Samantha Dolan – Aunt Bessie’s

Samantha Dolan – Aunt Bessie’s

Samantha Dolan is Head of Marketing at Aunt Bessie’s, a UK producer of frozen food products. The company was previously family owned, and is now part of Birds Eye. Sam’s role within Aunt Bessie’s overarches across communication, marketing, promotions, pricing, and packaging.

Main ingredients for growth

According to Sam, the most important KPI to grow your brand is penetration. “Particularly 12-week penetration – it’s a single-minded brand health measure. Back in the day we used to talk about penetration a lot but that can be translated as just promote more and that’s not a good long-term behaviour. However, corona has definitely thrown the dynamics out with consumers willing to buy on base and less insistent on promotions to make their purchasing decisions. We shouldn’t be fooled by this though and the right thing is to carry on advertising to ensure loyalty when we get out of all this! You need brand love, and you won’t necessarily get that loyalty unless you are building the brand. I’m in favour of a traditional media model based on reach BUT creativity has to be king, and the cut through of the campaign has to be there. People are exposed to so much advertising at so many touchpoints these days, just ticking them all is not enough and can become disjointed and confusing. On the flip side, there’s nothing worse than a consumer remembering your creative but not that it’s for your brand – the balance is really important.”

In terms of KPIs, I think every brand’s needs are different, and the winning formula is unique to them. Relevance is key to the long-term brand growth and that can change for lots of reasons, such as product maturity and consumers themselves.” An example that comes to mind is her time working at Cravendale. Sam: “The brand got to a maturity point, where people’s kids who had grown up using the brand started buying it too, which can change the whole dynamic of the brand depending on its age. It’s also very important to show some depth and breadth at the same time. Brands that are now trying to use the corona angle, and trying to create sympathy within their advertising, are at risk of consumers getting corona blind.”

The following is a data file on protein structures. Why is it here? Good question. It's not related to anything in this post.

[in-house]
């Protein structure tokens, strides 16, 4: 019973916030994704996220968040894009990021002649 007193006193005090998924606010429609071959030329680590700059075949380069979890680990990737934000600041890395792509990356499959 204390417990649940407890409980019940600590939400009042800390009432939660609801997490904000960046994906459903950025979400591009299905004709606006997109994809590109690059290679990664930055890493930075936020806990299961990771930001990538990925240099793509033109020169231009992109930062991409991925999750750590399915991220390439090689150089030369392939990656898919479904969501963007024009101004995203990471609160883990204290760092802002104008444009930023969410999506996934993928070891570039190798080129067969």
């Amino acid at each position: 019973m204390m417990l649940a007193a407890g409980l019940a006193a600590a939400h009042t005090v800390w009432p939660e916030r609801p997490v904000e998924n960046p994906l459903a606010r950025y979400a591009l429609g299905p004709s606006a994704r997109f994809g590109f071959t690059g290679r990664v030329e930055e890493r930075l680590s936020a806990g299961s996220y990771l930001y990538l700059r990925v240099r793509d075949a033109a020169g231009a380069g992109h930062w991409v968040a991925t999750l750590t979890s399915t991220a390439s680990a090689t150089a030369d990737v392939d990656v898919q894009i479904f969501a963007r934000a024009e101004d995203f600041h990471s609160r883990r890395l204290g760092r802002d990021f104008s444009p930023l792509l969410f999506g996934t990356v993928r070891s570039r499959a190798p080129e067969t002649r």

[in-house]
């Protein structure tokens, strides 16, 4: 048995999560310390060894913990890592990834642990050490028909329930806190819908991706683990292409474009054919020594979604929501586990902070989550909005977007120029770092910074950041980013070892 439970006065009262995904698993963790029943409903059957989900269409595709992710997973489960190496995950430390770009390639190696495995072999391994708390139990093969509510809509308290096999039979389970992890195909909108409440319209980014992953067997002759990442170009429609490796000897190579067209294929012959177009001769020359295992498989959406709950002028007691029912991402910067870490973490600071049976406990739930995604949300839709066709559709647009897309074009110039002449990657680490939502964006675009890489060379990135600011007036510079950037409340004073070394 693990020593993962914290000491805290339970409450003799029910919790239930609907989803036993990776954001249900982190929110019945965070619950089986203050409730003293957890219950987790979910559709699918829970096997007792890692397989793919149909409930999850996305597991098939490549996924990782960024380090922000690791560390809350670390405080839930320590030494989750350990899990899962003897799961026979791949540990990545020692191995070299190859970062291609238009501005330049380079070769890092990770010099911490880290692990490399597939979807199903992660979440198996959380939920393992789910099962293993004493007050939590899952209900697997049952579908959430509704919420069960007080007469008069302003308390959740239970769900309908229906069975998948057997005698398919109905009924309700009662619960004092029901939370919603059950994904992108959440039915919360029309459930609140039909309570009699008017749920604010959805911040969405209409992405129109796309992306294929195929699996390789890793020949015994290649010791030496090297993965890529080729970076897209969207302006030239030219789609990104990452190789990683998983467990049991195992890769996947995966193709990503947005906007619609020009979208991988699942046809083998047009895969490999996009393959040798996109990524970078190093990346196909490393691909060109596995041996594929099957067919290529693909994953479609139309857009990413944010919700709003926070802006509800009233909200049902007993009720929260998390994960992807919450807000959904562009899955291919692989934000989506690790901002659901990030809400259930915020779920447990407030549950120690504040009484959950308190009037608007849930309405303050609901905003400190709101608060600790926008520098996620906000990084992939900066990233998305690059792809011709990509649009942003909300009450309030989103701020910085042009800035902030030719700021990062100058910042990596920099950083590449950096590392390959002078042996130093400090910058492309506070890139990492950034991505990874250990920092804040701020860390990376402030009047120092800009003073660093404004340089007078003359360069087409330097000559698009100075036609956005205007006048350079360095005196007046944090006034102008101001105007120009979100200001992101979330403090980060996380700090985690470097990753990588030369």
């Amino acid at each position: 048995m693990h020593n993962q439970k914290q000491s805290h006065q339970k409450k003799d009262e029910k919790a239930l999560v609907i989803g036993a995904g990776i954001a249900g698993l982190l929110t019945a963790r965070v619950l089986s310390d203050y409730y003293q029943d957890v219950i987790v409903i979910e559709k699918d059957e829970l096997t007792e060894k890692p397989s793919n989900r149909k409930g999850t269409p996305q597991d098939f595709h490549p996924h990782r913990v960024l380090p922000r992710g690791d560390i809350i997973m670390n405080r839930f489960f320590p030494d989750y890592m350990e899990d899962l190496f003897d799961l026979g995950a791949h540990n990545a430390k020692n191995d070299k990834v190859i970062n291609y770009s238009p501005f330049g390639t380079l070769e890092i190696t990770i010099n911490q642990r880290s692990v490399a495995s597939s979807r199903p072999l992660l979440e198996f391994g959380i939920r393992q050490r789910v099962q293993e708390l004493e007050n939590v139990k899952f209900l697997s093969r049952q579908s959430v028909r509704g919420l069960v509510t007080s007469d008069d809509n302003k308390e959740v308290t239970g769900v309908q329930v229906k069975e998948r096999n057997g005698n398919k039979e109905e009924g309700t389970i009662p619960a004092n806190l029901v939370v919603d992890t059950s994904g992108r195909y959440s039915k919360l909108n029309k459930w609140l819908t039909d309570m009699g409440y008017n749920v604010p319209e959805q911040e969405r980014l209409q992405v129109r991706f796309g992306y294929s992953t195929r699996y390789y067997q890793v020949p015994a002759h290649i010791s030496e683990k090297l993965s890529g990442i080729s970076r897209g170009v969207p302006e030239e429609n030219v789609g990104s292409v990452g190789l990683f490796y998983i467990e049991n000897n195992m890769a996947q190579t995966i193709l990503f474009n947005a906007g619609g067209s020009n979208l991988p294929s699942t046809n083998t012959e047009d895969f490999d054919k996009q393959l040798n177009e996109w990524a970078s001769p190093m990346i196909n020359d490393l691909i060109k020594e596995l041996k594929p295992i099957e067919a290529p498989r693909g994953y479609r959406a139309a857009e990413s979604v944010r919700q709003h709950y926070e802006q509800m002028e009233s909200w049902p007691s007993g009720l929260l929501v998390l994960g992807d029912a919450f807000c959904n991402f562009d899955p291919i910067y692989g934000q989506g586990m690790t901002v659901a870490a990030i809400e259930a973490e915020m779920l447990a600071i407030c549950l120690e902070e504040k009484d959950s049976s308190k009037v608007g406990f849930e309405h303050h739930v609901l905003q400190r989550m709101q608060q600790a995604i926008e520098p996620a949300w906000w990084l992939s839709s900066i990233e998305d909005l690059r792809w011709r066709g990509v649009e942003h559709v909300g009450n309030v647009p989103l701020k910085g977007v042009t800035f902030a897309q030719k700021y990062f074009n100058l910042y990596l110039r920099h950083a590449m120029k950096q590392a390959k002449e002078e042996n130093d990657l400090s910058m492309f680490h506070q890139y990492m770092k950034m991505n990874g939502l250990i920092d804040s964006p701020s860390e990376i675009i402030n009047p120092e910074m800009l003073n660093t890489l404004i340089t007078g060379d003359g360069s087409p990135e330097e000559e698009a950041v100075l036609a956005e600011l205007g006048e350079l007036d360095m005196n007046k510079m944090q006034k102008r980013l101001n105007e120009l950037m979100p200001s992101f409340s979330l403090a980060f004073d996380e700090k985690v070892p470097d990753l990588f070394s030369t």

Success of creatives

“Some brands spend tens of millions a year pumping out safe and passive creative on TV”, Sam continues. “In my eyes, great creative needs to tell a story to create an emotional attachment and really cut through and that could lead to less ratings to achieve great results.”

“Rather than just focusing on advertising to consumers, a brand story will better resonate with them, and that’s what drives consumer behaviour change. So, it’s not just about having a big budget. It can be a short cut to short term gain. After all, TV is still the biggest short-term driver of penetration, and relevance and chatter are still key. Mass personalisation is something we used to talk about a lot but today it’s imperative. Consumers have to feel as though we’re solving a problem for them, even if we are also solving it for 1 billion other folks.